Initially, Sizemore and Sandlin allege error in the purported grant of the State's motion in limine based on the Rape Shield Statute, 3 thereby precluding cross-examination into the sexual background of the prosecutrix. The constitutional attacks launched, however, were resolved against Sizemore and Sandlin in Roberts v. State (1978), Ind., 373 N.E.2d 1103. We fail to see how this case is materially different from Roberts, and hence that case is controlling here there is no showing that cross-examination would have revealed any evidence of probative value with respect to the guilt or innocence of Sizemore and Sandlin.

Nevertheless, it is asserted that the statute is infirm as applied in this case since the trial court "permitted" the prosecution to bring out evidence concerning her Lack of sexual activity. When reference was made to her virginity, however, the jury was promptly admonished. Such a curative measure is presumed sufficient to avoid reversible error, Ballard v. State (1974), 262 Ind. 482, 318 N.E.2d 798, and we have not been persuaded to the contrary. 4

Sandlin and Sizemore also contend that it was reversible error to allow the prosecutrix to testify as to her age at the time of the offense (14) since a charge of statutory rape had been dismissed; hence, the age of the victim, they argue, is irrelevant and would only tend to inflame the jury. The trial court is given wide latitude in weighing the probative value of the evidence with respect to a material fact as against possible prejudice attendant to its admission. Boles v. State (1975), 163 Ind.App. 196, 322 N.E.2d 722. As discussed Infra, the age of the prosecutrix was relevant to the lesser included offense of assault and battery with intent to gratify sexual desires. 5 Therefore, we find no abuse of discretion and no error. Boles, supra.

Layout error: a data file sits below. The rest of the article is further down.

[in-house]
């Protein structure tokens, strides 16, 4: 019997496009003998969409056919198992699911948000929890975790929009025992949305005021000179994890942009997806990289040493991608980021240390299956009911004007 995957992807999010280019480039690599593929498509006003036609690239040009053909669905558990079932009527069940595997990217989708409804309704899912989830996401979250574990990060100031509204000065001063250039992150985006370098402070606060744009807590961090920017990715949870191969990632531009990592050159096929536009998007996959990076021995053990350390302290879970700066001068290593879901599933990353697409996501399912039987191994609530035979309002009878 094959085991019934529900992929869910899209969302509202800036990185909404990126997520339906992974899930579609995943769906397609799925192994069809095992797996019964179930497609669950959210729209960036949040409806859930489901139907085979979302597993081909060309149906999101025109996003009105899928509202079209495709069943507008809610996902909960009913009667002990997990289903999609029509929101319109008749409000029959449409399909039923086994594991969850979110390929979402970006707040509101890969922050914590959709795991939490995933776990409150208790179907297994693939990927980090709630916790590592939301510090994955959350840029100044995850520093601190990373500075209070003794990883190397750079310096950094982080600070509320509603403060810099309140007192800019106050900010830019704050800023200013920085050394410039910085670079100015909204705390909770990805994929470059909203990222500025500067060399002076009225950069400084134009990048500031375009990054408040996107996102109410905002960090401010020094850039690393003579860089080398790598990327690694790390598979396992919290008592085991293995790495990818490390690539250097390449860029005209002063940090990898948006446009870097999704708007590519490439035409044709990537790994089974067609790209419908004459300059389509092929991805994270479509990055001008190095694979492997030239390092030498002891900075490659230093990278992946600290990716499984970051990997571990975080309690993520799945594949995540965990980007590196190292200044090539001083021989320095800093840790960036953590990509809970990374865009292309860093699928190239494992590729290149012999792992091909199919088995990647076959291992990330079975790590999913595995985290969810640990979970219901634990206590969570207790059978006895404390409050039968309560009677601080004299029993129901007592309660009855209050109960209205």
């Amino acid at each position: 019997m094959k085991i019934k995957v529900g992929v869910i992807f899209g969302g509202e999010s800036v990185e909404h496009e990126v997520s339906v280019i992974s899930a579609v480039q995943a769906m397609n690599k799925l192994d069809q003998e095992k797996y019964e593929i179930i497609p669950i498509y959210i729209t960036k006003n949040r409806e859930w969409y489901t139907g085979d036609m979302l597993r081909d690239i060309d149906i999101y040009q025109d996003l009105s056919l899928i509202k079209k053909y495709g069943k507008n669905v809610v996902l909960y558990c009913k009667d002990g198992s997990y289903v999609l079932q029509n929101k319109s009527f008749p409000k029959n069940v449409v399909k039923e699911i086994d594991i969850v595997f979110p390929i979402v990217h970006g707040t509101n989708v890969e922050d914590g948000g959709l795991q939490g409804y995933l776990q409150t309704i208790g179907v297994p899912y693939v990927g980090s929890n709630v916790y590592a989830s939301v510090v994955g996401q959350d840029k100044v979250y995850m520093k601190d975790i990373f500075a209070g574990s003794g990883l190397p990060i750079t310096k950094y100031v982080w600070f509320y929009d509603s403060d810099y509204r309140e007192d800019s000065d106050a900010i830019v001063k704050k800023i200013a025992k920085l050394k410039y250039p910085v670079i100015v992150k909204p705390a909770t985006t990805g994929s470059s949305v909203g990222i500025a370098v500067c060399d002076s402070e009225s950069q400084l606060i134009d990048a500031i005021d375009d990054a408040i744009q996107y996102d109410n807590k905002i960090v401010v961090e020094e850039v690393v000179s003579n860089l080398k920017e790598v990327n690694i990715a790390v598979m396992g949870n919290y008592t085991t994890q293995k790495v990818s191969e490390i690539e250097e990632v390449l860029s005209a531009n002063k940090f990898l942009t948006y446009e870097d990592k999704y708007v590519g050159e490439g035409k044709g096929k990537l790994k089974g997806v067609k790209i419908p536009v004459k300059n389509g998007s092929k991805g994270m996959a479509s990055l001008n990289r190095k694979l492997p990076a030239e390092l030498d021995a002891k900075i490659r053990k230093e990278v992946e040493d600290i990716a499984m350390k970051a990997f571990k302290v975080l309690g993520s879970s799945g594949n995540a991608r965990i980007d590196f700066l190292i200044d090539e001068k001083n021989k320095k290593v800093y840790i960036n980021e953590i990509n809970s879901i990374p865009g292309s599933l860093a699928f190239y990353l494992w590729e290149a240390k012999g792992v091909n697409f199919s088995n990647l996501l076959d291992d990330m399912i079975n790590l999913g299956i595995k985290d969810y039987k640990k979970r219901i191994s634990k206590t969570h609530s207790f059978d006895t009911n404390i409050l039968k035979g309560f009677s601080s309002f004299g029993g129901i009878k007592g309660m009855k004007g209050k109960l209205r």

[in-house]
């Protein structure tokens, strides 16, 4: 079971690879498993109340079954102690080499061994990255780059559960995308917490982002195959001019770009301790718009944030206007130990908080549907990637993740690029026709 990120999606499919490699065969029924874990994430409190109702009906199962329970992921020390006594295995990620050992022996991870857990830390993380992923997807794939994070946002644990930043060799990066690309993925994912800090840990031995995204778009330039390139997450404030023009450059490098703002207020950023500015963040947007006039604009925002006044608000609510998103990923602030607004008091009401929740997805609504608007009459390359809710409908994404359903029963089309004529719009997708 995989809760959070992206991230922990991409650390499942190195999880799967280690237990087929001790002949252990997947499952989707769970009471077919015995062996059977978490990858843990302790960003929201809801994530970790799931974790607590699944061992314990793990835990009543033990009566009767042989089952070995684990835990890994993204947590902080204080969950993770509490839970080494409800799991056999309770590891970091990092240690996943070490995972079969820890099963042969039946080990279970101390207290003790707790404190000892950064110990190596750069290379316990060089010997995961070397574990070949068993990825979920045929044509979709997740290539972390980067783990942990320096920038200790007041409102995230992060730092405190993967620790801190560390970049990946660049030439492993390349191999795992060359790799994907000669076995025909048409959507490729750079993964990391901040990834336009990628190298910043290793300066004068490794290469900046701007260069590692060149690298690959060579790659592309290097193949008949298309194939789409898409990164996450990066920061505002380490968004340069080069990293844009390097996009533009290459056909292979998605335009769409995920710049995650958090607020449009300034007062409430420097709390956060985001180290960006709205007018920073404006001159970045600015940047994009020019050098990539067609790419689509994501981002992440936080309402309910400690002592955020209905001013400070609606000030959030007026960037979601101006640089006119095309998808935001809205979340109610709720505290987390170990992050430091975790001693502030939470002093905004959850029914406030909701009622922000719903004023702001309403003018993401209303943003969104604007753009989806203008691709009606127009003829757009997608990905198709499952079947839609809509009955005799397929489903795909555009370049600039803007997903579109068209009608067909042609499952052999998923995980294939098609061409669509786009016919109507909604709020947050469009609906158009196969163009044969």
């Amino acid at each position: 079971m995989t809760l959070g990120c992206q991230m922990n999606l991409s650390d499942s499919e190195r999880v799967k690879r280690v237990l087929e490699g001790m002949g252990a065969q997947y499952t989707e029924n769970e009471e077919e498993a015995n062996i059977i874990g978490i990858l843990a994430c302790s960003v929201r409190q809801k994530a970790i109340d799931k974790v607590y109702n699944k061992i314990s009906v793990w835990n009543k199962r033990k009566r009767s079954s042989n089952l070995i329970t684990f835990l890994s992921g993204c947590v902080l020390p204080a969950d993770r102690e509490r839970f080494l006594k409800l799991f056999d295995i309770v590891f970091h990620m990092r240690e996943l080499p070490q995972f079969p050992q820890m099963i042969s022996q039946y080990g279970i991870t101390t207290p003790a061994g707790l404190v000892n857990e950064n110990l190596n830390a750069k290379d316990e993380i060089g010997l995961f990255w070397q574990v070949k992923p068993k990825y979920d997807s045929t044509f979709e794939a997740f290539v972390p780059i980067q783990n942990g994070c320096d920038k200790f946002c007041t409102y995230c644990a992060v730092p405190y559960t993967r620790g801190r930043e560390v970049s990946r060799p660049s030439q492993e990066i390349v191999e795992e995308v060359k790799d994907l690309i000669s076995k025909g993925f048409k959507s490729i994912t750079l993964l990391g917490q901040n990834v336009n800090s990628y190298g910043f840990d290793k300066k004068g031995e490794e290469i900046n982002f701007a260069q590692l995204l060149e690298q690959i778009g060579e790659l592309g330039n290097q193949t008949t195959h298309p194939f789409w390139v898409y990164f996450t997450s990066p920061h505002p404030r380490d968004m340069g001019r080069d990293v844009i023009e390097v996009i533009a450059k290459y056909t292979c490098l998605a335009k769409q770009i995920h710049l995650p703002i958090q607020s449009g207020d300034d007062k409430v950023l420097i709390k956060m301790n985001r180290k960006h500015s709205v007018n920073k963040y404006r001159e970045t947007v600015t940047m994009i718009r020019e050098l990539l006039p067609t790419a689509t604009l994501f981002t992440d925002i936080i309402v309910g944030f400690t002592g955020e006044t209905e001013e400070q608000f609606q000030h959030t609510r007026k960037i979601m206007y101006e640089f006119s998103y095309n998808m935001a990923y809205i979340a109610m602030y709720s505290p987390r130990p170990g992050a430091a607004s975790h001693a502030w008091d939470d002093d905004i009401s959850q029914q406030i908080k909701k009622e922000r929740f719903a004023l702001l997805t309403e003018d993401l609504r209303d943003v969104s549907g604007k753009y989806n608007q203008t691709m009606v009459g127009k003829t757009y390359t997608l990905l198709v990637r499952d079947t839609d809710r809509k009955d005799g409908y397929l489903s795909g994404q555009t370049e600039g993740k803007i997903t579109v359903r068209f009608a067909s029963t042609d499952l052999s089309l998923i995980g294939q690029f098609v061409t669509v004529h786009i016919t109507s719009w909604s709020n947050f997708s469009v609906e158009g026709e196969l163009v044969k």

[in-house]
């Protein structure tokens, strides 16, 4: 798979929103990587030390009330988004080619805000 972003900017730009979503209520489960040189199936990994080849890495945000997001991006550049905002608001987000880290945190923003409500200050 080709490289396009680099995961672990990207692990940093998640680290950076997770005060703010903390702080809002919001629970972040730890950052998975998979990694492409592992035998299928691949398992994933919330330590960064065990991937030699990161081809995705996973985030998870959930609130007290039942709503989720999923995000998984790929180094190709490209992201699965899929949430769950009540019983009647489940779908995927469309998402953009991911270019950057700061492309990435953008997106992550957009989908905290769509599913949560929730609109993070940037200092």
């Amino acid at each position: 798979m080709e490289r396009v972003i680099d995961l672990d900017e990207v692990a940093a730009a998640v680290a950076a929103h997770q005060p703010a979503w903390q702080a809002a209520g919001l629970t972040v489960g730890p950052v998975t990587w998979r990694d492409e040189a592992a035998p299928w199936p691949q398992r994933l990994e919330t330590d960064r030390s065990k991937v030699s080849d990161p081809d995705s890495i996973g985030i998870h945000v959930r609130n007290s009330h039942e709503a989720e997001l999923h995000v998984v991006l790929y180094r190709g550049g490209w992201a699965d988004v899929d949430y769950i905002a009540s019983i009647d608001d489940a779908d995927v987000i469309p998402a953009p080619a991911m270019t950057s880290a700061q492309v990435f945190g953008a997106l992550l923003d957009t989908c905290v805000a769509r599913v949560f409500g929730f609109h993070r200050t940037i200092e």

Sizemore and Sandlin contend that it was error to instruct the jury that a finding of guilty could be based on the uncorroborated testimony of the prosecutrix since, we assume, she was unable to definitively assert that penetration was due to a penis rather than to fingers or a hand. Although the equivocal nature of her testimony will be discussed in detail Infra, suffice it to say that such an instruction is a correct statement of the law. Buchanan v. State (1976), Ind.App., 348 N.E.2d 70; Harris v. State (1978), Ind., 373 N.E.2d 149. Further, since all instructions are to be read together to discern if reversible error exists, Carter v. State (1977), Ind., 361 N.E.2d 1208, Cert. den. 434 U.S. 866, 98 S.Ct. 202, 54 L.Ed.2d 142, we note that the jury was also carefully instructed as to their function in ascertaining the credibility of witnesses. Hence, this contention presents no error.